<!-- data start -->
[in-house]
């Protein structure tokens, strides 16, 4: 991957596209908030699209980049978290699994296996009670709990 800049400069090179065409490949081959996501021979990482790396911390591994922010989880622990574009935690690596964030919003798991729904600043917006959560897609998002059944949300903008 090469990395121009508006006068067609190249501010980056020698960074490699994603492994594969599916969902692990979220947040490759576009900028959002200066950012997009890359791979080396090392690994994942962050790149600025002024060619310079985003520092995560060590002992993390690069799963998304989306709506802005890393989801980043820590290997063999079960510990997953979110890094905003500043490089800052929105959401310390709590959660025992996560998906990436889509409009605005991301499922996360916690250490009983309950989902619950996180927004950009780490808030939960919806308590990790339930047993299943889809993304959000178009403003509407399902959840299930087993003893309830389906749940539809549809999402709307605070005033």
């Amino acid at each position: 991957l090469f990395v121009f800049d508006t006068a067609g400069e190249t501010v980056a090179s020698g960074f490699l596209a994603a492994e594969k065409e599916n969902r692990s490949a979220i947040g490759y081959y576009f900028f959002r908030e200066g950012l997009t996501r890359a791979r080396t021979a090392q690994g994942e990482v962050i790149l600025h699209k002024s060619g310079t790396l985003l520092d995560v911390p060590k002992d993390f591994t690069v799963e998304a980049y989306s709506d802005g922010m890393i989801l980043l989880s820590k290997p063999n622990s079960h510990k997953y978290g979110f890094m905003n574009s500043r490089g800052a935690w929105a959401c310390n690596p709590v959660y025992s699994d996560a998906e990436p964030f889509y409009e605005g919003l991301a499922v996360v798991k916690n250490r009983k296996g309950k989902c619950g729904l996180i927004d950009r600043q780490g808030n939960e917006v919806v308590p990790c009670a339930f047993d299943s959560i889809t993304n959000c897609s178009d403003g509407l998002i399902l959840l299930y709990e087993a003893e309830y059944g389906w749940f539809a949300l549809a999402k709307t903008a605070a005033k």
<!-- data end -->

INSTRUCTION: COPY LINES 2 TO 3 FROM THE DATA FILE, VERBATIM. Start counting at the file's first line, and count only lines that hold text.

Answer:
């Protein structure tokens, strides 16, 4: 991957596209908030699209980049978290699994296996009670709990 800049400069090179065409490949081959996501021979990482790396911390591994922010989880622990574009935690690596964030919003798991729904600043917006959560897609998002059944949300903008 090469990395121009508006006068067609190249501010980056020698960074490699994603492994594969599916969902692990979220947040490759576009900028959002200066950012997009890359791979080396090392690994994942962050790149600025002024060619310079985003520092995560060590002992993390690069799963998304989306709506802005890393989801980043820590290997063999079960510990997953979110890094905003500043490089800052929105959401310390709590959660025992996560998906990436889509409009605005991301499922996360916690250490009983309950989902619950996180927004950009780490808030939960919806308590990790339930047993299943889809993304959000178009403003509407399902959840299930087993003893309830389906749940539809549809999402709307605070005033």
């Amino acid at each position: 991957l090469f990395v121009f800049d508006t006068a067609g400069e190249t501010v980056a090179s020698g960074f490699l596209a994603a492994e594969k065409e599916n969902r692990s490949a979220i947040g490759y081959y576009f900028f959002r908030e200066g950012l997009t996501r890359a791979r080396t021979a090392q690994g994942e990482v962050i790149l600025h699209k002024s060619g310079t790396l985003l520092d995560v911390p060590k002992d993390f591994t690069v799963e998304a980049y989306s709506d802005g922010m890393i989801l980043l989880s820590k290997p063999n622990s079960h510990k997953y978290g979110f890094m905003n574009s500043r490089g800052a935690w929105a959401c310390n690596p709590v959660y025992s699994d996560a998906e990436p964030f889509y409009e605005g919003l991301a499922v996360v798991k916690n250490r009983k296996g309950k989902c619950g729904l996180i927004d950009r600043q780490g808030n939960e917006v919806v308590p990790c009670a339930f047993d299943s959560i889809t993304n959000c897609s178009d403003g509407l998002i399902l959840l299930y709990e087993a003893e309830y059944g389906w749940f539809a949300l549809a999402k709307t903008a605070a005033k």